Well, yes, there was that embarrassing mile-wide hole in telnet (I haven’t used telnet in years except to debug Web protocols, but I guess someone must; seems to me anyone who leaves telnetd facing the Internet is exhibiting, uh, questionable judgment; but still.) Nasty security gotchas are nothing new in this world, but here’s something that is new: a first-hand report from the guy who got the call you don’t want to get, and then got the patch into the system. Actually, I don’t understand quite a bit of the jargon: “patch gate”, “RTI logging”, and so on; but it’s still a compelling story.



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From: Anonymous (Feb 12 2007, at 22:43)

Seems to me anyone who ships an operating system which defaults to leaving telnetd enabled is exhibiting, uh, questionable judgment; but still.

Seriously though, I agree that I can't understand why anyone would still run telnet, especially on the internet, and I hear newer releases of Solaris 10 are getting better about not making you do lots of work before you feel safe exposing a host to the internet. I liked the post you pointed to, but it seemed more about internal processes than real technical details -- still, I imagine that's to be expected with a one-line fix.

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From: Dan Davies Brackett (Feb 13 2007, at 07:16)

I can fill in a bit of the jargon.

SSE: Service Support Engineer -- a Sun employee actually responsible for a customer site.

SCCS: The revision-control system the Solaris codebase uses.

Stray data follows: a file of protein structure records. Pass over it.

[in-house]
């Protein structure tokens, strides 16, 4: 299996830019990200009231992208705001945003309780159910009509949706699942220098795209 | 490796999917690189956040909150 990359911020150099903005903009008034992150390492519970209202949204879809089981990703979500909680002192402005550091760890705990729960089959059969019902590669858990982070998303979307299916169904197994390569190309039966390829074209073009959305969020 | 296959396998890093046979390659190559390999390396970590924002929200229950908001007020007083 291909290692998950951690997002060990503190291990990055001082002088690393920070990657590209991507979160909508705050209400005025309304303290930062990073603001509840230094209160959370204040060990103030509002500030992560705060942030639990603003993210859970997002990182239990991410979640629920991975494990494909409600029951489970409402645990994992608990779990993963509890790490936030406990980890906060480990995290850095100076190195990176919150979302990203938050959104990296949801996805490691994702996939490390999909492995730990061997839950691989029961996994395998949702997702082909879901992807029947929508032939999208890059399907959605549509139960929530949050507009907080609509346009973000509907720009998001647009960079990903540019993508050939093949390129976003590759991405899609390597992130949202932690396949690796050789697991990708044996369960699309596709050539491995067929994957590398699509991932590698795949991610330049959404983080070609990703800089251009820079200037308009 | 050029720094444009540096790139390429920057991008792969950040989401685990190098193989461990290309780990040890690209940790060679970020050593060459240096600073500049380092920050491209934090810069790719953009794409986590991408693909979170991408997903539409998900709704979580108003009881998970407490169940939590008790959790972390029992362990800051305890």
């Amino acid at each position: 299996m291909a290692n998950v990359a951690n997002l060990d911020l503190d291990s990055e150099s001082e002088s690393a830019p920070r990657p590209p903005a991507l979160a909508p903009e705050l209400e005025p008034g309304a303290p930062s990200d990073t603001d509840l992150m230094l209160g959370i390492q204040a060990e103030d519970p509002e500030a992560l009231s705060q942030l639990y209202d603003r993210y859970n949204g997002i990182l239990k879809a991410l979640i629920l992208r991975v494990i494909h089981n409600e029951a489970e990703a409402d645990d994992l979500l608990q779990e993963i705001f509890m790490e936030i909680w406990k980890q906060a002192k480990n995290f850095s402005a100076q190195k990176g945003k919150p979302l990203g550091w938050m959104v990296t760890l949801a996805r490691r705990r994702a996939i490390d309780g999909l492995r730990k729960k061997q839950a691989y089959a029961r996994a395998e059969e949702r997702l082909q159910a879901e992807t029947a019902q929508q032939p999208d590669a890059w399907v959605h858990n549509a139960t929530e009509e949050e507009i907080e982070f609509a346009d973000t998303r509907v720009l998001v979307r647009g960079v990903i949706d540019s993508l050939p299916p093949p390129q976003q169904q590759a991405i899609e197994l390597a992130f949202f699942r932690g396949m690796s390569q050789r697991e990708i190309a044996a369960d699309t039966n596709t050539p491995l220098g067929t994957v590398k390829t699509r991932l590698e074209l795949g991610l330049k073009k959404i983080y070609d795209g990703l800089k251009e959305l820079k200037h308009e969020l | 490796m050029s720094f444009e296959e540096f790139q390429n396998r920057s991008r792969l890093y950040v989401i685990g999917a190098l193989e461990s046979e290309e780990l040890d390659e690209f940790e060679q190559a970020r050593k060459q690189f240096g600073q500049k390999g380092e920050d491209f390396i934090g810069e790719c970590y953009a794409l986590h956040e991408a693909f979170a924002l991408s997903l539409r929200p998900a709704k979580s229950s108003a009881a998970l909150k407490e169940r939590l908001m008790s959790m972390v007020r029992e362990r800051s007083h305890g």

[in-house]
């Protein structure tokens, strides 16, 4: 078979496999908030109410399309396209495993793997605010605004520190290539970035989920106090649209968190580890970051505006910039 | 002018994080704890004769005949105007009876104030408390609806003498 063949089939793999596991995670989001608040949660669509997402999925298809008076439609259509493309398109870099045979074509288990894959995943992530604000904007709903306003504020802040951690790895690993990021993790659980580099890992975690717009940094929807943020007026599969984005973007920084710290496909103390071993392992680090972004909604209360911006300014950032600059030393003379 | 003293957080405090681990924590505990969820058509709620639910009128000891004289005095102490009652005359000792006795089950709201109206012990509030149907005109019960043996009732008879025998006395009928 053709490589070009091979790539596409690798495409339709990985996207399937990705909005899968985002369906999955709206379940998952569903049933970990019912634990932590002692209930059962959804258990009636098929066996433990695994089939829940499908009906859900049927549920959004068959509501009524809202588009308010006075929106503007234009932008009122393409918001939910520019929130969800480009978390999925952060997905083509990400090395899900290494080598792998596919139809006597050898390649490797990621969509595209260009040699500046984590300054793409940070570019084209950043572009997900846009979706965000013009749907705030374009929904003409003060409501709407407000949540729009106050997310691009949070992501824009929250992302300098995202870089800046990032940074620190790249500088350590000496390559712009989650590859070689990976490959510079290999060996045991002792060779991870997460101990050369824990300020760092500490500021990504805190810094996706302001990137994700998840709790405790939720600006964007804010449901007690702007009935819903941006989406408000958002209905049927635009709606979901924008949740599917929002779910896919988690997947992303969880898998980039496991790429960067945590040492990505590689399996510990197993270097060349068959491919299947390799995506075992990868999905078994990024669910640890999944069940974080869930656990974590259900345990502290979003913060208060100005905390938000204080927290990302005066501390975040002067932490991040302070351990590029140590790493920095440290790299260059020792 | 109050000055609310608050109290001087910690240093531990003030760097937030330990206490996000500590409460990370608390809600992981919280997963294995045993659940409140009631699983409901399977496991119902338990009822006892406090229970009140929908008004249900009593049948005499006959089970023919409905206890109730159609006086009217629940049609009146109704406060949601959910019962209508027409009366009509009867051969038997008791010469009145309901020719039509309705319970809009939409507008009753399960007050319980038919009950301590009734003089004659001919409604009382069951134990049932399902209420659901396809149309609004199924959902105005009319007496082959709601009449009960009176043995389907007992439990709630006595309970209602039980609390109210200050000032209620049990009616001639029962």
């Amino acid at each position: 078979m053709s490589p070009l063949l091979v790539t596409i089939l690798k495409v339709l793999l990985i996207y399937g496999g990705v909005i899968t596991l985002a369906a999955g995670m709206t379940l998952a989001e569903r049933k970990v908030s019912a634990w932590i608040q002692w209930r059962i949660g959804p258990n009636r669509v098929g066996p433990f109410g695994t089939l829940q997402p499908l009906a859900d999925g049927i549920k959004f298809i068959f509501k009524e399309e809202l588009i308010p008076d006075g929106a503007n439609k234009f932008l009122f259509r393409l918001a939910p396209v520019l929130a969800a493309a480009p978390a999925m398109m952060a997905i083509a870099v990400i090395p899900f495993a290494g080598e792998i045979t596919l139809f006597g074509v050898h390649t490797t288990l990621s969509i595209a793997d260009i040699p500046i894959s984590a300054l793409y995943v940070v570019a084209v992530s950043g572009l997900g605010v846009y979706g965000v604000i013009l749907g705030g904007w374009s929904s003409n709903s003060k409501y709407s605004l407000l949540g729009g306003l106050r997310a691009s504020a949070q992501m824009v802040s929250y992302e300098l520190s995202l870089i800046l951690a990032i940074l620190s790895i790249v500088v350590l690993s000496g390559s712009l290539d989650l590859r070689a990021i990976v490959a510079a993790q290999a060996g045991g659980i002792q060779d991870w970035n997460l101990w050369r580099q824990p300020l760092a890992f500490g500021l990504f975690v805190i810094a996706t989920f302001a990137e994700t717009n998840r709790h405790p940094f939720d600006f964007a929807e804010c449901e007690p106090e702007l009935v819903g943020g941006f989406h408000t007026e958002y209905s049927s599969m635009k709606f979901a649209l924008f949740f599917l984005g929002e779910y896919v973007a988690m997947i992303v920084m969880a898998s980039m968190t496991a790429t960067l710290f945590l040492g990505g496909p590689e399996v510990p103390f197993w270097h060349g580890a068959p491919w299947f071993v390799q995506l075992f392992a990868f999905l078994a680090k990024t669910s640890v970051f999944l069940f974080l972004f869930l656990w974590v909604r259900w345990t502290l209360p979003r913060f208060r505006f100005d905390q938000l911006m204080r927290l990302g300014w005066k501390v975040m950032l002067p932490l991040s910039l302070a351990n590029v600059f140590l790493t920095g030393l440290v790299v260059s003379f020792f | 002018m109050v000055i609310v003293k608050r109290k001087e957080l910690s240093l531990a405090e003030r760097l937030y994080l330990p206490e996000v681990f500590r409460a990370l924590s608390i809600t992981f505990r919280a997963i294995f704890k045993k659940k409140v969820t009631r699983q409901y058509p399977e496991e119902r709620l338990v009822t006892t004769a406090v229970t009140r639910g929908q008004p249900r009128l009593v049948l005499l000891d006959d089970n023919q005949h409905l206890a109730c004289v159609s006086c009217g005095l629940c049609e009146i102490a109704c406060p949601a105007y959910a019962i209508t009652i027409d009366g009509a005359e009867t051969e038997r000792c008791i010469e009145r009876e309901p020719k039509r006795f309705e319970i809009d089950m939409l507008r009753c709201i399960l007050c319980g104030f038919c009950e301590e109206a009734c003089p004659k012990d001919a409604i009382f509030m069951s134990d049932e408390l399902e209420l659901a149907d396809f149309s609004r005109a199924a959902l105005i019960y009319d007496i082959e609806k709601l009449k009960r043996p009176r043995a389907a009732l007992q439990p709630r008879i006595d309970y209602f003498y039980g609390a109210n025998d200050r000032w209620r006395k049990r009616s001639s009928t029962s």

IDR: Interim Development Relief -- an "unofficial" patch created by Sun's customer-facing organization that, while a good-faith effort to fix the problem you came to Sun with, (a) might not be the final solution and (b) hasn't passed QA, so comes with no compatibility/longevity/correctness guarantees.

Sun Alert: a newsflash that's sent out to people who subscribe to them that describes a high-priority issue and, potentially, any workarounds/resolutions that are available.

ISR: Interim Security Relief -- an IDR that's security-related, and therefore a bit more widely available.

"gate": a particular official version of the Solaris codebase that accumulates fixes and new development. Controlled by a Gatekeeper, who is responsible for the integrity of the gate and also merging that gate's changes with upstream gates. Gatekeepers feel very proprietary about their gates; they're a little like DBAs in that their primary responsibility is to the gate, not to any particular group. A "patch gate" is a gate that accumulates patches for a particular Solaris release. They're called Gates because at certain points, they close (usually while a new version is being built, or other similar changes are going on).

RTI: Request To Integrate -- a form that, once approved, allows an engineer to check code into a gate. For patch gates, where stability of the system is paramount, RTIs can be a significant hurdle; you have to have a really, really good case for change for the RTI to be granted.

Incidentally, the existence of all this process is one reason why it's taken so long for the OpenSolaris guys to take patches from people who aren't Sun employees. Right now, externally-sourced changes have to have an internal "sponsor" who has access to all of the behind-the-firewall tools and forms you need to fiddle with in order to force diffs on the codebase.

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February 12, 2007
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